Query 54: Final all customers who purchased items of a given category and class on the web or through catalog in a given month and year that was followed by an in-store purchase at a store near their residence in the three consecutive months. Calculate a histogram of the revenue by these customers in $50 segments showing the number of customers in each of these revenue generated segments.
Both queries ran out of memory with Impala. The main underlying problem is the size of intermediate join results. With multiple large fact tables, intermediate join results may not fit in memory, and need to be spilled to disk. If the query execution framework does not have the ability to spill to disk, the execution usually terminates with an out of memory error. There are workarounds, such as adding predicates to eliminate data that does not contribute to query results. It can prove difficult to guess from the query text, resulting in high chances of wrong results. And it’s clear throwing more memory at the problem is not an efficient means of scalability, as noted in a recent Twitter post. The size of memory needed is disproportionate to the data size itself and in our attempt didn’t even factor in concurrent users, which would require more memory.
HAWQ can support up to 34 joins, by far the most for a SQL query engine on Hadoop® for complex joins that data scientists often run. Moreover, HAWQ has highly efficient memory utilization.
4. Dynamic Partition Elimination
Data partitioning is a well-known technique for achieving efficiency and scalability when processing large amounts of data. Some of the well known-benefits of data partitioning include reduced scan time by scanning only the relevant parts, and improved maintenance capabilities: data can be loaded, indexed, or formatted independently.
Pivotal has taken a big step forward by eliminating partitions from a query plan that contains data not relevant to answering a given query. In other words ,we are able to limit the amount of data you need to scan automatically. By eliminating the amount of data that needs to be scanned we can achieve better performance results. To learn more how we are able to achieve this, please refer to the white paper “Optimizing Queries over Partitioned Tables in MPP Systems”.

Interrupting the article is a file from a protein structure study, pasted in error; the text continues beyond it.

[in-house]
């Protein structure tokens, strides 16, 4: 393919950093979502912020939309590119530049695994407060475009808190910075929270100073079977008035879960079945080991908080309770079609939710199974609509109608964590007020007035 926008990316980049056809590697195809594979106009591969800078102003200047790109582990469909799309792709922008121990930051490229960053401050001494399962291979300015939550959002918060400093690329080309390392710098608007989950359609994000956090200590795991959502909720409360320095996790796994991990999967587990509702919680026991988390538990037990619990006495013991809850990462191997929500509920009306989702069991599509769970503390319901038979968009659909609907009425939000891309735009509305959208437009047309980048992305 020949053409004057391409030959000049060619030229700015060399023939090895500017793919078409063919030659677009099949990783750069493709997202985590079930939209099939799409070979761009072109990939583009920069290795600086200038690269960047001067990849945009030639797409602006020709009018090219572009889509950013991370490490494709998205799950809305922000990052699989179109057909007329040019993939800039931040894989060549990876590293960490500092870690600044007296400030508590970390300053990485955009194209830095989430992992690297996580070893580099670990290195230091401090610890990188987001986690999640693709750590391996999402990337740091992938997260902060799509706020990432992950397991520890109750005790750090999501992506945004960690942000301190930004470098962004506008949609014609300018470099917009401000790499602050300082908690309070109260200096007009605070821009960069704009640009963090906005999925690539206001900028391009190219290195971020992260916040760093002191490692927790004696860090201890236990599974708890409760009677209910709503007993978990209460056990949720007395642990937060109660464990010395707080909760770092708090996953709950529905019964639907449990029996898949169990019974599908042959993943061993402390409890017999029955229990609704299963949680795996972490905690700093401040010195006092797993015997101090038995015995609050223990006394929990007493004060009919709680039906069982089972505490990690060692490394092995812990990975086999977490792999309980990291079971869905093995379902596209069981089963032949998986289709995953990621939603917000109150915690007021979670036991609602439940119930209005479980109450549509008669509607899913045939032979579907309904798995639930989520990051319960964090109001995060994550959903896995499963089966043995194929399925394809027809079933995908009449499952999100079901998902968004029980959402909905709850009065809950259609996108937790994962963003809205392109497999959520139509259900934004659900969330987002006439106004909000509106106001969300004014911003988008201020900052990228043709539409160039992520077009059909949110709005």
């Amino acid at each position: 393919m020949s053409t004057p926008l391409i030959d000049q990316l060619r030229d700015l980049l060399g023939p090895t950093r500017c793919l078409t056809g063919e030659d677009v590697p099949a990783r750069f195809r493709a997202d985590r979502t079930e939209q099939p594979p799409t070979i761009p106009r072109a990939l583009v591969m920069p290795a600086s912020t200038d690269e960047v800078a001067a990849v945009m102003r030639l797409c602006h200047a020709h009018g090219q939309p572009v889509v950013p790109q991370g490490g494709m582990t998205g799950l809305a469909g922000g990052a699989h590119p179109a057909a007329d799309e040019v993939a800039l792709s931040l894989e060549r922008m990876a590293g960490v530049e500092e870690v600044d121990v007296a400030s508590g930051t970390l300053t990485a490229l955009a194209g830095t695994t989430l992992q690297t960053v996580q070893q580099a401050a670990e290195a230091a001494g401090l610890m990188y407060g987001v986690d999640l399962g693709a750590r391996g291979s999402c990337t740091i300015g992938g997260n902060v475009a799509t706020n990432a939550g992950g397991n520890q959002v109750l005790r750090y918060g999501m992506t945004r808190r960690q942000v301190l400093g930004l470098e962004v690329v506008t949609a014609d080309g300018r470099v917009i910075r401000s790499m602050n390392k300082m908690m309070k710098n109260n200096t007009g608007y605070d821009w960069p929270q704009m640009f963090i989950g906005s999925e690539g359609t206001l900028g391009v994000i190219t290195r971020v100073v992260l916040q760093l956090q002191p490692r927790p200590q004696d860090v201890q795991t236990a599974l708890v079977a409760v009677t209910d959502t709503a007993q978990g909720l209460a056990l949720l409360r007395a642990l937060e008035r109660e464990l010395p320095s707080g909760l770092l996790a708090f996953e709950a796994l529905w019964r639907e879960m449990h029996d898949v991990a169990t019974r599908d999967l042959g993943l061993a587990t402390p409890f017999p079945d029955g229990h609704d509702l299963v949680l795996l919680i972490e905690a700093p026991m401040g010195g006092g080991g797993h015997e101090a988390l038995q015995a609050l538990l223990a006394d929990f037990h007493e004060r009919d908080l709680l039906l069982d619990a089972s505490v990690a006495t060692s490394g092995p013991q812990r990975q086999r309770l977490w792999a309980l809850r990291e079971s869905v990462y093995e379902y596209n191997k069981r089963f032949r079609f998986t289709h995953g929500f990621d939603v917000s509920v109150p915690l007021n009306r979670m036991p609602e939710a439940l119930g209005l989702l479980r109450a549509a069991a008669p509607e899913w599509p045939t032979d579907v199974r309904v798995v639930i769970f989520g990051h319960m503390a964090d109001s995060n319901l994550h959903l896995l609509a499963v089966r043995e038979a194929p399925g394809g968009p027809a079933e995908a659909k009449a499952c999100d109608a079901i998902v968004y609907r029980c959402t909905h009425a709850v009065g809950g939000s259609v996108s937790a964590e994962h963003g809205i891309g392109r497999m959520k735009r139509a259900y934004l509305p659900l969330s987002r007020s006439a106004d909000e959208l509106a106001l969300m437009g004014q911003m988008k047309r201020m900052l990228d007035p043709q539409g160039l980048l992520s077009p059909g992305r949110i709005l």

As described earlier, partition elimination in Query 25 is data dependent. This means that you need to know values contained in the dimension table in order to decide which partitions can be eliminated from fact table, making it almost impossible to perform workarounds. If you were to rewrite the query, you would need to do so each time the data set changes. The longer time for analysis could result in increased time to market.
Again with this advanced feature, HAWQ produces plans that eliminates partitions on the fly during query execution, which is another reason of why HAWQ achieves highly efficient query execution.
SQL continues to be one of the most widely used languages in the database community. At this month’s Hadoop® Summit, many new SQL-like vendors have come to market. As more production workloads migrate from the Enterprise Data Warehouse (EDW) to Hadoop®, retaining a similar SQL standard compliance experience will be essential to maintain performance, reliability of results, and productivity.
TPC-DS is a decision support benchmark that models the query workloads in many real-world data warehouses. If a data management system is unable to optimize/execute the benchmark, without rewriting/changing the queries, this prompts serious questions whether the solution is the right choice for Big Data analytics in Apache Hadoop® environments.
Choosing a system with mature architecture and intelligent cost-based optimizer ensures efficient query execution impacting service-level agreements (SLAs) of downstream applications. Full SQL compliance leverages existing skillsets and removes the need to rewrite and continually monitor and maintain many queries that are usually automatically generated removing the risk of human error and lengthened data scientist and analyst time.
By supporting a rich set of SQL standard constructs and building on powerful optimization and execution frameworks, HAWQ demonstrated that it is the SQL-on-Hadoop engine that many organizations need to expand their data capabilities while retaining the speed and performance they require.
To learn more about the tests, please refer to the full paper, “Orca: A Modular Query Optimizer Architecture for Big Data.”